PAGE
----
Crosignani et al. 10 used varying doses of ursodeoxycholic acid in patients suffering from chronic hepatitis C and found that a dose of 4mg/kg/day was significant enough in improving indices of liver dysfunction. Japanese workers also used varying doses of ursodeoxycholic acid in patients suffering from chronic HCV related liver disease, and reported that 600 mg/day was better than 900mg/day in improving the liver functions in these patients. 11

The present study was done to see the response of 500mg of ursodeoxycholic acid daily in improving ALT levels in patients suffering from chronic liver disease.

Patients, Methods and Results

Thirty adult patients of either gender suffering from chronic liver disease and attending our outpatient department were selected for the study. Informed consent was taken from all the patients. Diagnosis of chronic liver disease was made on abnormal ALT levels for over 6 months along with either signs of portal hypertension or decompensation or low albumin or raised prothrombin time. Markers were either positive for HBV or HCV. Demographic profile of all patients was entered in the standard proforma. Patients taking any antiviral therapy or enzyme inducers in the last 6 months were excluded. All patients were given 250mg of capsule ursodeoxycholic acid (Urosofalk Dr. Falk/AFD/AGP) twice a day for 4 months. Blood CP and LFT's were done monthly for 7 months i.e. 4 months during therapy and 3 months after cessation of therapy. Clinical evaluation was done monthly for 7 months. Response to therapy was evaluated on the mean drop of ALT during therapy and post therapy.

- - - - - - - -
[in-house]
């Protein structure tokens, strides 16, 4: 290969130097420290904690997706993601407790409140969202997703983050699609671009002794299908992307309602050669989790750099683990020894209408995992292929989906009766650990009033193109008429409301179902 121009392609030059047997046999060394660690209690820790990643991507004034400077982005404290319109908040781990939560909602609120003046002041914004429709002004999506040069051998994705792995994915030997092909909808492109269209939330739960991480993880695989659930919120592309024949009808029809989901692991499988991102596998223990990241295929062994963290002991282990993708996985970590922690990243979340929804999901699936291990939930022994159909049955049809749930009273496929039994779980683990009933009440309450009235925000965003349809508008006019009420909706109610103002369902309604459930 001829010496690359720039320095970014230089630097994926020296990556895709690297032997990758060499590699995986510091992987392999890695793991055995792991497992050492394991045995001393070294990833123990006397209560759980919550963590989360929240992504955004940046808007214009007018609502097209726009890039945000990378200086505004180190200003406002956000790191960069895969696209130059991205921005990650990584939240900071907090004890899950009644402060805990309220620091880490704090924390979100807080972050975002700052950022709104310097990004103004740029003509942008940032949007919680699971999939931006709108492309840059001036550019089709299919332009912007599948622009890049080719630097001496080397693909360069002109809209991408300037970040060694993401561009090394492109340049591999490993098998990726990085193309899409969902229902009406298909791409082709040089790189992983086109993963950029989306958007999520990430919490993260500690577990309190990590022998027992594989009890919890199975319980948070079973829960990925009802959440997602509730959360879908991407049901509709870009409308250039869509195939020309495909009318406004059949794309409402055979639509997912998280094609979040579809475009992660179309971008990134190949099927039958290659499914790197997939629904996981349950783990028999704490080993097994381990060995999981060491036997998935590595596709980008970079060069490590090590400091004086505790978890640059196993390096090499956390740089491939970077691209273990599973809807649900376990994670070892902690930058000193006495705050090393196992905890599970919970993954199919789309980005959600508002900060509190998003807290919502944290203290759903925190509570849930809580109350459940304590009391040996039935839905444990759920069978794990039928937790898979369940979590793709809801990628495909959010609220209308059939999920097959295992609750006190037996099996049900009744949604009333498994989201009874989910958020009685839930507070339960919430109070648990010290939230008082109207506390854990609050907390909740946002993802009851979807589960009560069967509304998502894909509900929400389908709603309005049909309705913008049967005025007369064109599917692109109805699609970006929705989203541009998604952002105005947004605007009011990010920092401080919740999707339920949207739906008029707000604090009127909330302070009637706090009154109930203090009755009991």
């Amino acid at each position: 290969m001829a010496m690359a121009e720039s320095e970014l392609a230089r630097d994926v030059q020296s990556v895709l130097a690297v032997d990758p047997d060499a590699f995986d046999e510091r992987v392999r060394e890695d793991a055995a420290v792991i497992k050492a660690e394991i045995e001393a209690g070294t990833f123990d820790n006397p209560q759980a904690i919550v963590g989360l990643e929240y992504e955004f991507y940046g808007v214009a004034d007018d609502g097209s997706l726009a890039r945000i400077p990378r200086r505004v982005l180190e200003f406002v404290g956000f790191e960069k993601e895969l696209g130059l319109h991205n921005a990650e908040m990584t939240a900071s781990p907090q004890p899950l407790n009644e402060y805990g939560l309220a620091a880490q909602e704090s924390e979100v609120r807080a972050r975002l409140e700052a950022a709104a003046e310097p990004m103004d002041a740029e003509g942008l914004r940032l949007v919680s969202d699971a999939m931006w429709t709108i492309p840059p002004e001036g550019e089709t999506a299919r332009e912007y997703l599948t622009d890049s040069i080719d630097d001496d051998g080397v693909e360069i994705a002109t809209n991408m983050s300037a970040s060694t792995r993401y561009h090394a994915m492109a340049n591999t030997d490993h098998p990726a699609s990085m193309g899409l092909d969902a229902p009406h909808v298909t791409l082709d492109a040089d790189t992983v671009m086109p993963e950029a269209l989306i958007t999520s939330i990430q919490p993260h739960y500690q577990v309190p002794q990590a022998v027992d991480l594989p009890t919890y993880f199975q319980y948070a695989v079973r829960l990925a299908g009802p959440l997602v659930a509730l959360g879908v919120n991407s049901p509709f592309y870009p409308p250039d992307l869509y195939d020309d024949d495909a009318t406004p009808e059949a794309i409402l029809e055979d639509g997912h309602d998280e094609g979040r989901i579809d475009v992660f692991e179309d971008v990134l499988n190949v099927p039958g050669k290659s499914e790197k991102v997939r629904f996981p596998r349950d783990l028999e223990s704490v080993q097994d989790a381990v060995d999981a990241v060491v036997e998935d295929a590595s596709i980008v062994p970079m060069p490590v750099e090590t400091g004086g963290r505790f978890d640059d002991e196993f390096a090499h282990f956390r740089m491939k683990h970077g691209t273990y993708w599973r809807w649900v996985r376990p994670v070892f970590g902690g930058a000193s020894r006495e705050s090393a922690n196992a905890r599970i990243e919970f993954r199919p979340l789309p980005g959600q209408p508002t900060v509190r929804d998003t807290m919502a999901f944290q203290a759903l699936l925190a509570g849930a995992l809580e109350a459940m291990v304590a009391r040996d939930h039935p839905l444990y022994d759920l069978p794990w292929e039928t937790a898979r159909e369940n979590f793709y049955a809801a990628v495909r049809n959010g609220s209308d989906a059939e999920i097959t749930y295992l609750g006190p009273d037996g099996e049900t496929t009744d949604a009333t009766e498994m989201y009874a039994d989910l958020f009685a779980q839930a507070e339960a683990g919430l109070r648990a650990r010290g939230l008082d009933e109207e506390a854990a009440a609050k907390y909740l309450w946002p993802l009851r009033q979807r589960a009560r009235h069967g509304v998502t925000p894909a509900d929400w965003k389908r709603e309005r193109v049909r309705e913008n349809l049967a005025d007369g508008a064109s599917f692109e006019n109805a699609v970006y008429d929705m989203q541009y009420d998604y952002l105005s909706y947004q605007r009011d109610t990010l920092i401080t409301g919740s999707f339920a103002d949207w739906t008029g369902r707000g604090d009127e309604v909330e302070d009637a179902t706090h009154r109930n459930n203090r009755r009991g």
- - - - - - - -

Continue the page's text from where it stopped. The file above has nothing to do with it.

Of 37 patients selected for the study 30 completed the study while 7 were lost to follow-up. Of 30 patients, there were 16 female and 14 males whose ages ranged from 25-58 years with a mean of 39 years. Majority (23 patients) was suffering from chronic HCV infection, 2 had chronic HBV infection and 5 were both markers negative. None of the patients were alcoholics.

Prior to the initiation of the therapy mean ALT levels were 101+47 IU with a range of 57-268 IU. During 4 months of ursodeoxycholic acid therapy the mean ALT levels in 24 patients dropped by 25% with the mean value of 75 IU, while the ALT values increased in 6 patients. Post therapy the mean ALT value increased to 90 IU after 3 months of cessation of therapy. Of the 6 patients with a rise in ALT values during therapy only 2 patients showed a drop in ALT following discontinuation of the drug after 4 months while in 4 patients it continued to rise even after cessation of therapy.